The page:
As ocean temperatures rise, warmer currents are attacking the Antarctic ice sheet from below and adding to the threats posed by a melting rate that has trebled in the last two decades.
The Antarctic ice shelf is under threat from a silent, invisible agency – and the rate of melting of glaciers has trebled in the last two decades.
The ocean waters of the deep circumpolar current that swirl around the continent have been getting measurably warmer and nearer the ocean surface over the last 40 years, and now they could be accelerating glacier flow by melting the ice from underneath, according to new research.
And a separate study reports that the melting of the West Antarctic glaciers has accelerated threefold in the last 21 years.
If the West Antarctic ice sheet were to melt altogether – something that is not likely to happen this century – the world’s sea levels would rise by 4.8 metres, with calamitous consequences for seaboard cities and communities everywhere.
Researchers from Germany, Britain, Japan and the US report in Science journal that they base their research on long-term studies of seawater temperature and salinity sampled from the Antarctic continental shelf.
This continued intrusion of warmer waters has accelerated the melting of glaciers in West Antarctica, and there is no indication that the trend is likely to reverse.
Other parts of the continent so far are stable – but they could start melting for the first time.
“The Antarctic ice sheet is a giant water reservoir,” said Karen Heywood, professor of environmental sciences at the University of East Anglia, UK. “The ice cap on the southern continent is on average 2,100 metres thick and contains 70% of the world’s fresh water. If this ice mass were to melt completely, it could raise global sea level by 60 metres. That is not going to happen, but it gives you an idea of how much water is stored there.”
“These waters have warmed . . . and are significantly shallower than 50 years ago”
Temperatures in the warmest waters in the Bellinghausen Sea in West Antarctica have risen from 0.8°C in the 1970s to about 1.2°C in the last few years.
“This might not sound much, but it is a large amount of extra heat available to melt the ice,” said Sunke Schmidtko, an oceanographer at the Geomar Helmholtz Centre for Ocean Research in Kiel, Germany, who led the study. “These waters have warmed in West Antarctica over 50 years. And they are significantly shallower than 50 years ago.”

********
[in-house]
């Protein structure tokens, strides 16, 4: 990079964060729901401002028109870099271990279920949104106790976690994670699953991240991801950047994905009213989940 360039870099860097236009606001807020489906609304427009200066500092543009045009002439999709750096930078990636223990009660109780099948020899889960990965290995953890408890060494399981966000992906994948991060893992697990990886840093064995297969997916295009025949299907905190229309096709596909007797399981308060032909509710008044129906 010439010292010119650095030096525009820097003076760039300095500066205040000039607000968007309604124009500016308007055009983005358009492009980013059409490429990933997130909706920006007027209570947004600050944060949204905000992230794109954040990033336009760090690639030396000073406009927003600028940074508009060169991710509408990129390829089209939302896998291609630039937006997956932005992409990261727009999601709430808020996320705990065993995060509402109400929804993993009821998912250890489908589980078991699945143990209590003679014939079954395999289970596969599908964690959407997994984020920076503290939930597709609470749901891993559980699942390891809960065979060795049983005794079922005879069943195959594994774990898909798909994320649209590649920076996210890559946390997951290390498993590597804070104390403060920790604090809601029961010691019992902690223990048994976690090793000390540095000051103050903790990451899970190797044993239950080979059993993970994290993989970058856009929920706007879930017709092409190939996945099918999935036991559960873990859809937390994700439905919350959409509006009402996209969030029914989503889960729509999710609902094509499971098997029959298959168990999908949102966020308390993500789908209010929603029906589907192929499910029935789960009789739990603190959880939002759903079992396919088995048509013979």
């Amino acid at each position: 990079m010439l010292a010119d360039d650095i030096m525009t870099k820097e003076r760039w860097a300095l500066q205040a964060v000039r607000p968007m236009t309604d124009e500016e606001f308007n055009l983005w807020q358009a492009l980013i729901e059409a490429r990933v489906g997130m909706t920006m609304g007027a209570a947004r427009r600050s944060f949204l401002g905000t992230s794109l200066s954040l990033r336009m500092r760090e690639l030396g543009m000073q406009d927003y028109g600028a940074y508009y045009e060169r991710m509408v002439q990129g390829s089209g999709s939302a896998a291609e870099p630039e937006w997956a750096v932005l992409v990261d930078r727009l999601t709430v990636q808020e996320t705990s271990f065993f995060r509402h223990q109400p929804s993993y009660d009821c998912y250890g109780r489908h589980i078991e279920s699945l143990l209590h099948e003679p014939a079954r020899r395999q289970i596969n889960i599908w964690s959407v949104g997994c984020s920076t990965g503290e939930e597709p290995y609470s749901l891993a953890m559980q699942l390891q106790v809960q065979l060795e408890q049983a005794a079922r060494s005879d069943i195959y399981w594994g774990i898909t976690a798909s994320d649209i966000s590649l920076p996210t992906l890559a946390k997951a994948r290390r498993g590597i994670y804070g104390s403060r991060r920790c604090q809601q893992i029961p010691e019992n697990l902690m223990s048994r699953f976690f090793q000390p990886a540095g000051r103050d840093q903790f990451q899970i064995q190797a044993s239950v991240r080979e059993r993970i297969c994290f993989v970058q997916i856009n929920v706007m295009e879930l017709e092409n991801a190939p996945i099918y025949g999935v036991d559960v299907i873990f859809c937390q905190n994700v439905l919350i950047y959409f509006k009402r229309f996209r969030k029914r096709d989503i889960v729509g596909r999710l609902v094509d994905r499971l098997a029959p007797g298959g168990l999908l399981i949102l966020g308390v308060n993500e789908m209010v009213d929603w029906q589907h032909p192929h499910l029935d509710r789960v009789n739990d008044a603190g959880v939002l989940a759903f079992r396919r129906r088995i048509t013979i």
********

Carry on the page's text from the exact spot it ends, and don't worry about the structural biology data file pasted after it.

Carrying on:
The apparent rise of warm water, and the observed melting of the West Antarctic ice shelf, could be linked to long-term changes in wind patterns in the southern ocean. Although melting has not yet been observed in other parts of the continent, there could be serious consequences for other ice shelves.
The shelf areas are where the Antarctic krill – the little shrimp that plays a vital role in the Antarctic ocean food chain – are getting warmer, with unpredictable consequences for spawning cycles, and then for ocean biodiversity.
Meanwhile, according to US scientists writing in Geophysical Research Letters, the glaciers of the Amundsen Sea in West Antarctica are shedding ice faster than any other part of the region.
They took their data from NASA’s Gravity Recovery and Climate Experiment (GRACE) satellites, from a NASA airborne project called Operation IceBridge, from an earlier satellite called ICESat, and from readings by the European Space Agency’s Envisat satellite.
The observations spanned the period 1992 to 2013 and enabled the researchers to calculate the total loss of ice, and also the rate of change of that loss.
In all, during that period the continent lost 83 gigatonnes, or 83 billion metric tonnes, of ice per year on average. Since Mount Everest weighs an estimated 161 billion tonnes, this is as if the ice cap lost an Everest’s worth of ice every two years.
After 1992, the rate of loss accelerated by 6.1 billion tonnes a year, and between 2003 and 2009 the melt rate increased by 16.3 gigatonnes a year on average. So the increasing rate of loss is now nearly three times the original figure.
“The mass loss of these glaciers is increasing at an amazing rate,” said Isabella Velicogna, Earth system scientist at both UC Irvine and the NASA Jet Propulsion Laboratory. – Climate News Network
About the Author
Tim Radford is a freelance journalist. He worked for The Guardian for 32 years, becoming (among other things) letters editor, arts editor, literary editor and science editor. He won the Association of British Science Writers award for science writer of the year four times. He served on the UK committee for the International Decade for Natural Disaster Reduction. He has lectured about science and the media in dozens of British and foreign cities.
Book by this Author:
Science that Changed the World: The untold story of the other 1960s revolution
by Tim Radford.